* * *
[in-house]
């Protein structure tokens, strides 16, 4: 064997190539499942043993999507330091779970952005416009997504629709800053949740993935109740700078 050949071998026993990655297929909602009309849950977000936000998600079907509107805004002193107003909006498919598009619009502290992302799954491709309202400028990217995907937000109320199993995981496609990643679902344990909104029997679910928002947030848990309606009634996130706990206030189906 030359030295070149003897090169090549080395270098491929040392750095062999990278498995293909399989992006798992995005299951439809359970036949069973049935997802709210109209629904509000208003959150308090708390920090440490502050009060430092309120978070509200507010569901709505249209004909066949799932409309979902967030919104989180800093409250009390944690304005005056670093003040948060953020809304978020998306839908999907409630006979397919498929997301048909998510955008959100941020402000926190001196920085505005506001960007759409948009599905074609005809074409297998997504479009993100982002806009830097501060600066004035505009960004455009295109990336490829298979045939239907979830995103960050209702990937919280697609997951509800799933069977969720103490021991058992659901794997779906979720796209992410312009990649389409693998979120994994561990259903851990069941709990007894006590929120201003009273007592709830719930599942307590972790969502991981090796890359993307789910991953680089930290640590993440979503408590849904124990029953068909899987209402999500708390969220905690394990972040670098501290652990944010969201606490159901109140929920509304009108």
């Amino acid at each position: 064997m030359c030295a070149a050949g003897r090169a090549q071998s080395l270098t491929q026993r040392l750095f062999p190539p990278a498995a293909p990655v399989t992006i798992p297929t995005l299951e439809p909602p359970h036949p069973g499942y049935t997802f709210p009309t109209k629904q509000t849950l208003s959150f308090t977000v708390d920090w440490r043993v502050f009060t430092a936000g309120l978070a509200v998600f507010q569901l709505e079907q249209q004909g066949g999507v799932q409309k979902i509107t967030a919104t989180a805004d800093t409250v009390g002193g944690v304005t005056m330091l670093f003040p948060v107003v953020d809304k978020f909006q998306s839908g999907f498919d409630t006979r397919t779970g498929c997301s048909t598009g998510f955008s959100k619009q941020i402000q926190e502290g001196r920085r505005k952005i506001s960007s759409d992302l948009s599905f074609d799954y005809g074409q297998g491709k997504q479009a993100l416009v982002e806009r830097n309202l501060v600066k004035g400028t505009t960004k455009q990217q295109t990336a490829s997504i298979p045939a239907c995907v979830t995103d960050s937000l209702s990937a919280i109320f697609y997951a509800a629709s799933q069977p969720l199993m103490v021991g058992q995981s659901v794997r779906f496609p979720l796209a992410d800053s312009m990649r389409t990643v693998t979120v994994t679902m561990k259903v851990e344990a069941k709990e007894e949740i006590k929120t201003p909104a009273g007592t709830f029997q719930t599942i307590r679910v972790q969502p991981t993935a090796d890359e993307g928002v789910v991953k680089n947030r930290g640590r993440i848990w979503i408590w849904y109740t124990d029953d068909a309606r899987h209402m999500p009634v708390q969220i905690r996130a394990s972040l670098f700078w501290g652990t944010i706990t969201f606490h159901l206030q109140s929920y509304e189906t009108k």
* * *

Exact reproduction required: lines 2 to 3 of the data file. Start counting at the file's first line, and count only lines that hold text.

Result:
């Protein structure tokens, strides 16, 4: 064997190539499942043993999507330091779970952005416009997504629709800053949740993935109740700078 050949071998026993990655297929909602009309849950977000936000998600079907509107805004002193107003909006498919598009619009502290992302799954491709309202400028990217995907937000109320199993995981496609990643679902344990909104029997679910928002947030848990309606009634996130706990206030189906 030359030295070149003897090169090549080395270098491929040392750095062999990278498995293909399989992006798992995005299951439809359970036949069973049935997802709210109209629904509000208003959150308090708390920090440490502050009060430092309120978070509200507010569901709505249209004909066949799932409309979902967030919104989180800093409250009390944690304005005056670093003040948060953020809304978020998306839908999907409630006979397919498929997301048909998510955008959100941020402000926190001196920085505005506001960007759409948009599905074609005809074409297998997504479009993100982002806009830097501060600066004035505009960004455009295109990336490829298979045939239907979830995103960050209702990937919280697609997951509800799933069977969720103490021991058992659901794997779906979720796209992410312009990649389409693998979120994994561990259903851990069941709990007894006590929120201003009273007592709830719930599942307590972790969502991981090796890359993307789910991953680089930290640590993440979503408590849904124990029953068909899987209402999500708390969220905690394990972040670098501290652990944010969201606490159901109140929920509304009108």
């Amino acid at each position: 064997m030359c030295a070149a050949g003897r090169a090549q071998s080395l270098t491929q026993r040392l750095f062999p190539p990278a498995a293909p990655v399989t992006i798992p297929t995005l299951e439809p909602p359970h036949p069973g499942y049935t997802f709210p009309t109209k629904q509000t849950l208003s959150f308090t977000v708390d920090w440490r043993v502050f009060t430092a936000g309120l978070a509200v998600f507010q569901l709505e079907q249209q004909g066949g999507v799932q409309k979902i509107t967030a919104t989180a805004d800093t409250v009390g002193g944690v304005t005056m330091l670093f003040p948060v107003v953020d809304k978020f909006q998306s839908g999907f498919d409630t006979r397919t779970g498929c997301s048909t598009g998510f955008s959100k619009q941020i402000q926190e502290g001196r920085r505005k952005i506001s960007s759409d992302l948009s599905f074609d799954y005809g074409q297998g491709k997504q479009a993100l416009v982002e806009r830097n309202l501060v600066k004035g400028t505009t960004k455009q990217q295109t990336a490829s997504i298979p045939a239907c995907v979830t995103d960050s937000l209702s990937a919280i109320f697609y997951a509800a629709s799933q069977p969720l199993m103490v021991g058992q995981s659901v794997r779906f496609p979720l796209a992410d800053s312009m990649r389409t990643v693998t979120v994994t679902m561990k259903v851990e344990a069941k709990e007894e949740i006590k929120t201003p909104a009273g007592t709830f029997q719930t599942i307590r679910v972790q969502p991981t993935a090796d890359e993307g928002v789910v991953k680089n947030r930290g640590r993440i848990w979503i408590w849904y109740t124990d029953d068909a309606r899987h209402m999500p009634v708390q969220i905690r996130a394990s972040l670098f700078w501290g652990t944010i706990t969201f606490h159901l206030q109140s929920y509304e189906t009108k």